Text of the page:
Still, the most positive aspect of last week's results has to do with the sharp improvement in job-market perceptions. These perceptions -- like the jobless claims data they tend to project -- may have been skewed by the Easter holiday, as was the case during Christmas. However, a real improvement in the jobs outlook would go a long way toward indicating that the current economic downturn is finally bottoming out.

On the other hand, the failure of consumer spending to improve over the past several weeks even as the consumer mood has greatly improved suggests consumers have yet to feel comfortable enough with their household balance sheets and their income and employment situations to return to their day-to-day spending of a year ago. And, this would be just the first step for consumers prior to becoming willing once more to purchase a big-ticket item like a car or truck.

Until the decline in consumer spending comes to a halt, businesses will have to continue to operate in survival mood. In turn, this suggests that no one should assume that the economic downturn has leveled off -- let alone that a recovery has begun -- as the stress of a more traditional plunge in economic activity continues to take its toll on the nation's businesses and the people they employ.

Survey Methods

For Gallup Poll Daily tracking, Gallup interviews approximately 1,000 national adults, aged 18 and older, each day. Gallup's consumer series includes the Gallup Consumer Mood Index (evaluating public perceptions about the U.S. economy), the Gallup Monitor of Consumer Spending (a measure of how much money Americans are spending each day on mainly retail purchases), the Gallup Net New Hiring Index (a measure of employee perceptions of hiring conditions where they work), the Gallup Standard of Living Index (evaluating the public's perceptions about its own standard of living), and the Gallup Consumer Worry Index (a measure of the degree to which Americans are worried about their finances).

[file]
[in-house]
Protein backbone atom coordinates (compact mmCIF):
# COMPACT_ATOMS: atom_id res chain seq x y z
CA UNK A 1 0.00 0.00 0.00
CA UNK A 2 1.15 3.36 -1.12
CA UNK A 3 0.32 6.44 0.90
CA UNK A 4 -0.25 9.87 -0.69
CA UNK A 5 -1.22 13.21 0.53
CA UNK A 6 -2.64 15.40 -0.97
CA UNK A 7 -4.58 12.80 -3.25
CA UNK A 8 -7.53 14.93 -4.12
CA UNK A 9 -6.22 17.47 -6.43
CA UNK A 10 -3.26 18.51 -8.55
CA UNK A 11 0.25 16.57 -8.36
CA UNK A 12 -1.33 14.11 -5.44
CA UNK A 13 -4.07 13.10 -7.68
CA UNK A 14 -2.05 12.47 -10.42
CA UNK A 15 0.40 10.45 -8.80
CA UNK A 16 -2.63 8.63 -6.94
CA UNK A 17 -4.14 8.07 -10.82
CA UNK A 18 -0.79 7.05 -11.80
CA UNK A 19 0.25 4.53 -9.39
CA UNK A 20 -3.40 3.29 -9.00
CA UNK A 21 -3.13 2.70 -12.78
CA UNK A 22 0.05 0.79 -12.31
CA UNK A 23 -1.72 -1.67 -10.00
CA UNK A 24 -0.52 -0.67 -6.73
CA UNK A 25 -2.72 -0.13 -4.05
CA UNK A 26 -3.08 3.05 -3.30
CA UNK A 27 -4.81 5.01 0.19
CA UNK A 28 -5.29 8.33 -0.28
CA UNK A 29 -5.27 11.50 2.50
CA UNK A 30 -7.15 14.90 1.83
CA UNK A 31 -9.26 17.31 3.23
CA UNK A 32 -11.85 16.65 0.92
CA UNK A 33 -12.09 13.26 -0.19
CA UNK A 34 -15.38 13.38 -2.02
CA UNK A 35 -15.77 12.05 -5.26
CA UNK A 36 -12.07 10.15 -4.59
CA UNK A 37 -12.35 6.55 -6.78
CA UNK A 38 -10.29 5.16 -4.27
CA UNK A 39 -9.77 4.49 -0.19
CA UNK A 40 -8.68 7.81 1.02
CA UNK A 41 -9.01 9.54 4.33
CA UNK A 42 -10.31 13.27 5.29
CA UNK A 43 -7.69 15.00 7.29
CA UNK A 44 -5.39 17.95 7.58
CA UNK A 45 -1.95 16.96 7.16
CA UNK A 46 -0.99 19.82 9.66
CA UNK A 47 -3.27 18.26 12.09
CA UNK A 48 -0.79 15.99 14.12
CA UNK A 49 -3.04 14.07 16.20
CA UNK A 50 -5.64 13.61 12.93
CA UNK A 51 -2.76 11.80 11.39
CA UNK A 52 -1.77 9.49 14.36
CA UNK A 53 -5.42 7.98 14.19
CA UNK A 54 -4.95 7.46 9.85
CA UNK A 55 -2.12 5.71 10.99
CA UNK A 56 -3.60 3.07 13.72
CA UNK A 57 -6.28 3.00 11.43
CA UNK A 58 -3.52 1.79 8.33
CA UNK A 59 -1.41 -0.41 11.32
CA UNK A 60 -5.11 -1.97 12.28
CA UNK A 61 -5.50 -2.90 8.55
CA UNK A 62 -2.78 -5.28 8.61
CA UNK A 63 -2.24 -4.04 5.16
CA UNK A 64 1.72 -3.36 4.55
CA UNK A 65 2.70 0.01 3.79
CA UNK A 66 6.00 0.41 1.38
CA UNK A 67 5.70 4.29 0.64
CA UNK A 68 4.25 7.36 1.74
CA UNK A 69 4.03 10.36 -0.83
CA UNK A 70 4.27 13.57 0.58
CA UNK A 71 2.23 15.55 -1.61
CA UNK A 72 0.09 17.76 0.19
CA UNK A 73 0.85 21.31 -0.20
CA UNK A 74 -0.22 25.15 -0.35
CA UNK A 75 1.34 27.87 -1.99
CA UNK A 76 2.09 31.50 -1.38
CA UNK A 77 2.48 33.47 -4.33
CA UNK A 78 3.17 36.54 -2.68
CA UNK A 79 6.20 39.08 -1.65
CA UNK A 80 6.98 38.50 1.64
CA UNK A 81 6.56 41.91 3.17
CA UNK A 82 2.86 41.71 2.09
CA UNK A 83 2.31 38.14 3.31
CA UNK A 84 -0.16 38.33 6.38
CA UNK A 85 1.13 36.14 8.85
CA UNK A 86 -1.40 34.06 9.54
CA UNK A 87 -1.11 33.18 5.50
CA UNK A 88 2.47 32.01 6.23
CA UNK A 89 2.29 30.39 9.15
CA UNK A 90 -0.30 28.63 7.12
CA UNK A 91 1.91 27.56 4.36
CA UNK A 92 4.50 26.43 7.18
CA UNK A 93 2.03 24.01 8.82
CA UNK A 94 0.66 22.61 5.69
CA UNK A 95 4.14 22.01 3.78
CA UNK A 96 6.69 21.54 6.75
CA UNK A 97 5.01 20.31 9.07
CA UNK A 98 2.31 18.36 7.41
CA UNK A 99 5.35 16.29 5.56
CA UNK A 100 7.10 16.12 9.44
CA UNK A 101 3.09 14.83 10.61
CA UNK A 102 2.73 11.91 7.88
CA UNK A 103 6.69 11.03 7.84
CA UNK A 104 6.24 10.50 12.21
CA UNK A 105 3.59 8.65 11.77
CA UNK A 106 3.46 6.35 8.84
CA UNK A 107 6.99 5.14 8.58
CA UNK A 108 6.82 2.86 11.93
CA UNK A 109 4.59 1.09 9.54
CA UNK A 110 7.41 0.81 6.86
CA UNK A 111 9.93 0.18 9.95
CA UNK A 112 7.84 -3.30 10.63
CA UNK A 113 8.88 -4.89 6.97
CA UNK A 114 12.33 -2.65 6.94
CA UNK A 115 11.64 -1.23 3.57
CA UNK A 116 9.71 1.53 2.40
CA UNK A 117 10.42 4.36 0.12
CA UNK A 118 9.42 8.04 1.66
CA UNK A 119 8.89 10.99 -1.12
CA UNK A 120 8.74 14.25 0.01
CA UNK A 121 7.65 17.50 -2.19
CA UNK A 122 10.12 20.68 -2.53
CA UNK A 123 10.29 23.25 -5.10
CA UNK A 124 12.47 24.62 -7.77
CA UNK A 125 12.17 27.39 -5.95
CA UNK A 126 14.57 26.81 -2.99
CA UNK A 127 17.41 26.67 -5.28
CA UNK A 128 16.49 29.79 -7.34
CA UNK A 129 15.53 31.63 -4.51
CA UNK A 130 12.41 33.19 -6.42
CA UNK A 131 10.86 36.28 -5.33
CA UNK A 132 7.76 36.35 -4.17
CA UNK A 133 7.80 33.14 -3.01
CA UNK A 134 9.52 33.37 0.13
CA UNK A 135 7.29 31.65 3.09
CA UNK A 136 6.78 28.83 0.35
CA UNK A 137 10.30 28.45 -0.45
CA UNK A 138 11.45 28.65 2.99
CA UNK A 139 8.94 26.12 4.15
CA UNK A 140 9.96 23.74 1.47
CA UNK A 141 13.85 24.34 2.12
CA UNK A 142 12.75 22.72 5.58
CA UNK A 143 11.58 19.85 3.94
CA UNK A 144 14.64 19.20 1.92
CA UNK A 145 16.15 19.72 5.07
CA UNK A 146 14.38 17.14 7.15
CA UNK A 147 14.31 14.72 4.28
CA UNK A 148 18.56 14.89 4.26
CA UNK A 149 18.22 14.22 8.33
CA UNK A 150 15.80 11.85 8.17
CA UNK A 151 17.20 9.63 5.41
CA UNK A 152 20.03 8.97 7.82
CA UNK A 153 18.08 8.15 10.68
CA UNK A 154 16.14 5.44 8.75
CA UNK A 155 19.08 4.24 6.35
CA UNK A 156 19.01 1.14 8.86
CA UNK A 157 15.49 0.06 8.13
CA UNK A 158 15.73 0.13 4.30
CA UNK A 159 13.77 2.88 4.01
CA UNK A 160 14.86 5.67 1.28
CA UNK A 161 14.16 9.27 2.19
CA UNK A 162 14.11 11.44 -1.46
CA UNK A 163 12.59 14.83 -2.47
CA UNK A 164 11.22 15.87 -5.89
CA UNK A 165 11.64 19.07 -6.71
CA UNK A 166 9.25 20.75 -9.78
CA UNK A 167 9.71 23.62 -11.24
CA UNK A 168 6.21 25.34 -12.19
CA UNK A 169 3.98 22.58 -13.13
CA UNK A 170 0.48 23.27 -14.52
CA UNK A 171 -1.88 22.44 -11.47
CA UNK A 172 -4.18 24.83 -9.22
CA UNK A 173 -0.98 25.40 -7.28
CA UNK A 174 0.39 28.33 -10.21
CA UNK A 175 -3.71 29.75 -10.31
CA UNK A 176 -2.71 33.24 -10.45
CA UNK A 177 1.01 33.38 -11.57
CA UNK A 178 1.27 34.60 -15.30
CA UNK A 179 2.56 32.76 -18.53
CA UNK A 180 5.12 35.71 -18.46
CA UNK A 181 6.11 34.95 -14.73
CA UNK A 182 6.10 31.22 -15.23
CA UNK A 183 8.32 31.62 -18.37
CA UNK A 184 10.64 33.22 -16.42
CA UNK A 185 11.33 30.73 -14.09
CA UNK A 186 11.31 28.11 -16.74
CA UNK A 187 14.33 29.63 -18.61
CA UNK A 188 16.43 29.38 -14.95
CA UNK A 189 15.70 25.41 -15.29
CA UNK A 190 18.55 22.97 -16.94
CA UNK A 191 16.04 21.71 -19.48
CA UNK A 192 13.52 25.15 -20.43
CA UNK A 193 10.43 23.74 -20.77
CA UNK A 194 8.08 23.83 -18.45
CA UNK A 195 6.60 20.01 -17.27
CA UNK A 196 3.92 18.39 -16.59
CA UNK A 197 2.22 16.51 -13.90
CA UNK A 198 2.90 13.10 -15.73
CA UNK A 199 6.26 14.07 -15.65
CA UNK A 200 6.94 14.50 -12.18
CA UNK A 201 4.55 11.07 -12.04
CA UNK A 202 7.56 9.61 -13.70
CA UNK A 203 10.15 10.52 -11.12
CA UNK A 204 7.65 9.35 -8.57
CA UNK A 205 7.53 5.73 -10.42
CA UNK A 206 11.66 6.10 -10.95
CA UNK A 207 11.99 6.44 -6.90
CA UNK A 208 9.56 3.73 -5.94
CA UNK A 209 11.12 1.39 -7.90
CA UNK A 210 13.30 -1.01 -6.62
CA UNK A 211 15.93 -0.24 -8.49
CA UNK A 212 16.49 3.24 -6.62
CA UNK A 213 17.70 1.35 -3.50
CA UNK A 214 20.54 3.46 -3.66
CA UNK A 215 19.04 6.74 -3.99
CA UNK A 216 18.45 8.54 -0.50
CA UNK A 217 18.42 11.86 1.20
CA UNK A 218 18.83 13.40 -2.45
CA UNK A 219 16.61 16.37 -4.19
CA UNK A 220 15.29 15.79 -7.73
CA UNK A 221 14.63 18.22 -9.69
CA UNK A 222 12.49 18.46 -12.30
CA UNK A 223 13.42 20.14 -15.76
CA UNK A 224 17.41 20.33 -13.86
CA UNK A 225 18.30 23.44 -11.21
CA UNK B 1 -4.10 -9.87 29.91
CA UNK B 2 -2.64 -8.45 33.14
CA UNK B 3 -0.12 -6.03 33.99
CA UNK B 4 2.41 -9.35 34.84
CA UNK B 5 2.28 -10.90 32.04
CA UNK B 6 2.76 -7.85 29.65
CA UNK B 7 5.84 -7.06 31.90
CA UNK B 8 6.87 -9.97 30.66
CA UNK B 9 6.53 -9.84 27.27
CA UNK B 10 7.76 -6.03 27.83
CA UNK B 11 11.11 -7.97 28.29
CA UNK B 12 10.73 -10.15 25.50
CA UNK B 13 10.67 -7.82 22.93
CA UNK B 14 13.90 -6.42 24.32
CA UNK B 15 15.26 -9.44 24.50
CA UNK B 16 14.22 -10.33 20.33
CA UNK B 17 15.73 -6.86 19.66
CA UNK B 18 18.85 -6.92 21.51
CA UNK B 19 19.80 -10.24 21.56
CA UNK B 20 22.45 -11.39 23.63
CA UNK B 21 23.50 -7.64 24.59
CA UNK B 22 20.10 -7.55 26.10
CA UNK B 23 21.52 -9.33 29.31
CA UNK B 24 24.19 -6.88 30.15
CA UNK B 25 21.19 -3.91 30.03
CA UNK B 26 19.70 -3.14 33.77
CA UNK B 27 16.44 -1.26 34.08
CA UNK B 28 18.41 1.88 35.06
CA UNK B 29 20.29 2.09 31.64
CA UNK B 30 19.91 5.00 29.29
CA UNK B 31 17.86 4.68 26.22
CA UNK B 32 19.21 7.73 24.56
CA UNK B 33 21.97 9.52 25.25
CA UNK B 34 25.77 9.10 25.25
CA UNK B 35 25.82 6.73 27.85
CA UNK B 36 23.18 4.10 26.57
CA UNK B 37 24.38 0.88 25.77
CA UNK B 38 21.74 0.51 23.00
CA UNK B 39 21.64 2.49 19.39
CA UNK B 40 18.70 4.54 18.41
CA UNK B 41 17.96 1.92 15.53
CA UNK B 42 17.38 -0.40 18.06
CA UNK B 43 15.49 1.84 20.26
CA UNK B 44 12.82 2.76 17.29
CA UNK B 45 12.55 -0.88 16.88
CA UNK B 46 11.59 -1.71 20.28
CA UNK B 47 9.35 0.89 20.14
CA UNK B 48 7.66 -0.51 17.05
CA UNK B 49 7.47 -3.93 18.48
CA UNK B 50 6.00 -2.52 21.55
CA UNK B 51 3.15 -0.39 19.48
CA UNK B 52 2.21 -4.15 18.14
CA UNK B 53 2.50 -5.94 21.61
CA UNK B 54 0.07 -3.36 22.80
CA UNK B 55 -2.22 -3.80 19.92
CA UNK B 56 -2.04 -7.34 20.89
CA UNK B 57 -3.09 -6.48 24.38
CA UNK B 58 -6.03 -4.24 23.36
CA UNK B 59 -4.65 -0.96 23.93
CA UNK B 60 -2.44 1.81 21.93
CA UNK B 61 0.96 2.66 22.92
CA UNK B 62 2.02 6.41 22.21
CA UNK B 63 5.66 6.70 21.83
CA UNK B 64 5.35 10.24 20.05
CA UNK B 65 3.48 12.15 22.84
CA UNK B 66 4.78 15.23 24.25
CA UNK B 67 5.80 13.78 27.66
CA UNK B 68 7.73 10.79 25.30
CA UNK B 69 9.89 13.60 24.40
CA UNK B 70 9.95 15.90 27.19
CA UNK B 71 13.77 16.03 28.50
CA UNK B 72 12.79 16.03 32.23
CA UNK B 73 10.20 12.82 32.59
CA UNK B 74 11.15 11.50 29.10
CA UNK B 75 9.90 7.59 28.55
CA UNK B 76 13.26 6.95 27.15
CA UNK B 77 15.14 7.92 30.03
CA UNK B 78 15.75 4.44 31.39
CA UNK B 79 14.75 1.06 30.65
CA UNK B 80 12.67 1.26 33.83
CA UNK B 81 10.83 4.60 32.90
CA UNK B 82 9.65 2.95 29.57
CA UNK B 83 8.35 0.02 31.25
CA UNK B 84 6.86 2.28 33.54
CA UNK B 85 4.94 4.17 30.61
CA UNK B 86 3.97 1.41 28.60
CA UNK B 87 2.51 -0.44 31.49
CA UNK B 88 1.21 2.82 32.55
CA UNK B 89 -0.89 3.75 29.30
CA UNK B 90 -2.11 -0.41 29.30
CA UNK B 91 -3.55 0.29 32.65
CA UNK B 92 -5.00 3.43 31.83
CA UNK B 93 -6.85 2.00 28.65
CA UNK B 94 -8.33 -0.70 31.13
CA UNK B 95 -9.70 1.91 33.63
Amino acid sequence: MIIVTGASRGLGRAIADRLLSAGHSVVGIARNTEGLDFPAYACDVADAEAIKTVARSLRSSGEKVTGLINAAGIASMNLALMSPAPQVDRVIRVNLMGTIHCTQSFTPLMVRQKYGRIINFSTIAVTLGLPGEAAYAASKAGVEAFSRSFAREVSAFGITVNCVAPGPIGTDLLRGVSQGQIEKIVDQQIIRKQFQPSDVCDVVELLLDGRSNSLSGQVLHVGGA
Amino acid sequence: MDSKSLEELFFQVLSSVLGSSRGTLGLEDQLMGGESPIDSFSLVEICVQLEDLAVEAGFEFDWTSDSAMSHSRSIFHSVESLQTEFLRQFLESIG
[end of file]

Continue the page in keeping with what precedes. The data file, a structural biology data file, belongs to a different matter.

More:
The Standard of Living Index is based on questions asked of all respondents; the Gallup Consumer Mood Index, the Gallup Monitor of Consumer Spending, and the Gallup Consumer Worry Index are based on random half-samples of approximately 500 national adults, aged 18 and older, each day. The Gallup Net New Hiring Index is based on a sample of approximately 250 current full- and part-time employees each day.

The sample sizes and associated margins of error for weekly results for the week of April 13-19 are:

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Interviews are conducted with respondents on land-line telephones (for respondents with a land-line telephone) and cellular phones (for respondents who are cell-phone only).

In addition to sampling error, question wording and practical difficulties in conducting surveys can introduce error or bias into the findings of public opinion polls.